In perhaps an act of pre-midlife crisis, my wife and I decided to satisfy our thirst for adventure. We planned to thru hike the 2650 mile Pacific Crest Trail which travels up the west coast of the United States. The trail starts at the Mexican border and ends at the northern border with Canada. I knew that I would want to take a camera along with me so I spent significant time researching. I ultimately decided on the Olympus E1 because of the environmental sealing, dust removal system and fairly compact size. It was a decision that would start a love affair with the Olympus 4/3 system. We started in the spring of 2006, hiking north from the southern border with Mexico. Ahead of us laid months of hiking thru endless rolling landscapes with just our backpacks, gear and determination to see us thru.
Within days my needs were quickly distilled down to the essentials needed to live and photograph. We kept shedding unnecessary equipment, mailing things home when we crossed towns with post offices. This is where my true education in gear minimalism took place. I learned that most of the time less gear is better. In the end my core gear consisted of the E1, the 11-22mm f2.8-3.5 lens and the 50mm f2 macro. The gear worked flawlessly hiking thru the high mountains of the Sierra Nevada and the deserts of the south. Although I am careful with my gear it was inevitably roughed up. It survived being dropped, dunked in water, dust storms, rained on and smashed on more than on occasion.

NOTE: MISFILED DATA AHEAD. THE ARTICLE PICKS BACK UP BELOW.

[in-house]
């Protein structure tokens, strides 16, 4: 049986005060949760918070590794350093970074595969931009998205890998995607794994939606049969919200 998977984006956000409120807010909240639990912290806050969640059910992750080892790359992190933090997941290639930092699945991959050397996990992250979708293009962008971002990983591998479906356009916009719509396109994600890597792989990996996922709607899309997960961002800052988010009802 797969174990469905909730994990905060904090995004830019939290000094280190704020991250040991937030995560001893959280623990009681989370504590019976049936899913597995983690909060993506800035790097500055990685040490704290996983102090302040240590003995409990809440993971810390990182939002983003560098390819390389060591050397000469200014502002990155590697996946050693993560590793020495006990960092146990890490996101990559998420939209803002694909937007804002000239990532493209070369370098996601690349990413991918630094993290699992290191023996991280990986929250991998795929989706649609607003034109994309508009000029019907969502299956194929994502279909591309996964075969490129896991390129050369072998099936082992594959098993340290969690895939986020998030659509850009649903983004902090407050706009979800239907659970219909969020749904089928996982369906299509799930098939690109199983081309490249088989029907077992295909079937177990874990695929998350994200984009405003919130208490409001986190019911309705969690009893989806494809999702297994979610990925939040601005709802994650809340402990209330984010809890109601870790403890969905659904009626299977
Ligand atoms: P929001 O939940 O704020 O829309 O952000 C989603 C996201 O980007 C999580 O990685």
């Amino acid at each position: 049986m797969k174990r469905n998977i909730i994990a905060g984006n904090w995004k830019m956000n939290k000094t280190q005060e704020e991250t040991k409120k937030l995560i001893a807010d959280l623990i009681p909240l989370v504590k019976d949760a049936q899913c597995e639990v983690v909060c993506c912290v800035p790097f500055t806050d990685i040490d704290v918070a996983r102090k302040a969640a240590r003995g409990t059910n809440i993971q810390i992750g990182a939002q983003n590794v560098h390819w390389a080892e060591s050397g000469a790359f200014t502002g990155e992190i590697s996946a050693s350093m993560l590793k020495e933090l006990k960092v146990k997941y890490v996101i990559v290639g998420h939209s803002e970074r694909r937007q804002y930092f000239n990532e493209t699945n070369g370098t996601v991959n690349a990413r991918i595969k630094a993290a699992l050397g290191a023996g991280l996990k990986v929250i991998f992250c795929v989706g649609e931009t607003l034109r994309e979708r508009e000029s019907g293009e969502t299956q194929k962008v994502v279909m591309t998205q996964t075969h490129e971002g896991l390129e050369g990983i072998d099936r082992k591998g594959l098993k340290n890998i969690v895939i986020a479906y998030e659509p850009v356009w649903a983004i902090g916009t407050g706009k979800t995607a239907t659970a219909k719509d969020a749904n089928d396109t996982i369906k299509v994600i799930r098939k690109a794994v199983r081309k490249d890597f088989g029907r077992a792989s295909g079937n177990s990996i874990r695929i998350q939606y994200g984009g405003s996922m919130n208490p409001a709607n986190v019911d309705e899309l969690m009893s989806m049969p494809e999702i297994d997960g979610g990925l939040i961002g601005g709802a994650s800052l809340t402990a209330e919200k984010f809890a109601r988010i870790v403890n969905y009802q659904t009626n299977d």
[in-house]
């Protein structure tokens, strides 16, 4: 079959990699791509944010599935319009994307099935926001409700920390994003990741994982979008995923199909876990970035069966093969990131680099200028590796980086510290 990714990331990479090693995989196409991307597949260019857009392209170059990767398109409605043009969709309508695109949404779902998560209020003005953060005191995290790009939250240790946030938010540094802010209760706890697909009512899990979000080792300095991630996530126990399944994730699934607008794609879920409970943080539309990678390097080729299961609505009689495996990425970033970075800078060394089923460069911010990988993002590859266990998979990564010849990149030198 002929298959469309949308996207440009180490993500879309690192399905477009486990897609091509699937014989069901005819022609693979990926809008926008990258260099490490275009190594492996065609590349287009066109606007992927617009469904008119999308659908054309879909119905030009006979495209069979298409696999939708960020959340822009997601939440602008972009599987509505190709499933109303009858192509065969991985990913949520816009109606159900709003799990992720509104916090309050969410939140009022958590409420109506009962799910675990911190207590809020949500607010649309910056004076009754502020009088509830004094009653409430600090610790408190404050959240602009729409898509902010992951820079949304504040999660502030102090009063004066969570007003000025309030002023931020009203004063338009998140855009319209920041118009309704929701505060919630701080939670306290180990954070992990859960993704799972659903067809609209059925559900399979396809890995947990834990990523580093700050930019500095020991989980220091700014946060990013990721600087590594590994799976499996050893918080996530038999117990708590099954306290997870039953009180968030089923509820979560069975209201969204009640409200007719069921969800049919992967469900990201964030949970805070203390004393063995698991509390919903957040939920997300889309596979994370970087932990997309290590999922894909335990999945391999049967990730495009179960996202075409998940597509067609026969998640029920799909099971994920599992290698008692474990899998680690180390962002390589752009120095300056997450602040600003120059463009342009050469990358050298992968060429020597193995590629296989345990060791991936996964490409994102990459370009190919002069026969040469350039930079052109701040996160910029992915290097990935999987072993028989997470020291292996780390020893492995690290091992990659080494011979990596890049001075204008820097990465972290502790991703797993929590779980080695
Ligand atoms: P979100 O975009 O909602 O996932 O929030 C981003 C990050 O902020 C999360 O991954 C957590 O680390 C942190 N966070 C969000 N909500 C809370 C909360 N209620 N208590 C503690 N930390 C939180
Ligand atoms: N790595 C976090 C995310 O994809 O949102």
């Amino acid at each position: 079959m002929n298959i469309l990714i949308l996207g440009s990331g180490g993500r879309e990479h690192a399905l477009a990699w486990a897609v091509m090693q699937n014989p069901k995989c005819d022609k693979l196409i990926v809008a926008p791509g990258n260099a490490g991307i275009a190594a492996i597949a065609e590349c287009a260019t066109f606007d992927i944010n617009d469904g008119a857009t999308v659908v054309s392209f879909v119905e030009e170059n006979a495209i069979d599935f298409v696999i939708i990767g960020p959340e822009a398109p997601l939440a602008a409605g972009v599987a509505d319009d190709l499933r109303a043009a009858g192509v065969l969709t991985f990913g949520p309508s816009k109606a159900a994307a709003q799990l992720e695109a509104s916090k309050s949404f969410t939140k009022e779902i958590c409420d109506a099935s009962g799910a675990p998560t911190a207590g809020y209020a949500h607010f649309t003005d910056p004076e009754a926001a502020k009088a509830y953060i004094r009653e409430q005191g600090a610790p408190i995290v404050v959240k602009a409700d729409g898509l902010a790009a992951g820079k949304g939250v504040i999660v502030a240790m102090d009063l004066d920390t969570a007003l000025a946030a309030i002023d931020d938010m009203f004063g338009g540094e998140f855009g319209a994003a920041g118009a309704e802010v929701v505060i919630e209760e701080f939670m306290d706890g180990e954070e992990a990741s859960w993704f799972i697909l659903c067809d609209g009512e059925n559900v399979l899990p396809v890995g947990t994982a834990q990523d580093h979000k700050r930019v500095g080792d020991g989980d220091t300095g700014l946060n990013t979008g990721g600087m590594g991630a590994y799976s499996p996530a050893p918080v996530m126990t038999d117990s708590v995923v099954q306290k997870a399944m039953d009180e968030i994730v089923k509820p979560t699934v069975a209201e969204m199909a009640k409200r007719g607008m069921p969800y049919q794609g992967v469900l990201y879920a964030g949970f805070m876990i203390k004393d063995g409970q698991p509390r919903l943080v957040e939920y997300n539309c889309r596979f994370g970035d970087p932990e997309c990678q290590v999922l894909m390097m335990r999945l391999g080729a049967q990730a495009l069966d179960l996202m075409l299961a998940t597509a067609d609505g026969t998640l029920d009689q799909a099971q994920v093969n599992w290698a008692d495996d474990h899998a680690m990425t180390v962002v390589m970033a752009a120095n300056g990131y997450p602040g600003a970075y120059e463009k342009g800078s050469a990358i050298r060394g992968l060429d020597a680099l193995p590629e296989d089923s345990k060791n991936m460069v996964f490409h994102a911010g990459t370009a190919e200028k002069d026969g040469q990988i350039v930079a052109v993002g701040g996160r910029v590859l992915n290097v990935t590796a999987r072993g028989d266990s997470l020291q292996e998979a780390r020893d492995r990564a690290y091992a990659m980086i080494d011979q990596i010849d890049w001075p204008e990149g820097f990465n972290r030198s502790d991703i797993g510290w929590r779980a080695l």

After a few weeks the E1 started to become an extension of my body. I could navigate the menus without looking at the screen. Every function that I used was muscle memory. The mechanical aspects of photography were on autopilot. I didn’t have to think about the technical aspects of photography anymore. I could concentrate on what I was seeing rather than doing. After walking thru endless permutations of landscapes day after day I started seeing themes, archetypes and nature’s fractal beauty in unexpected places. My love of landscape photography was raised to another level.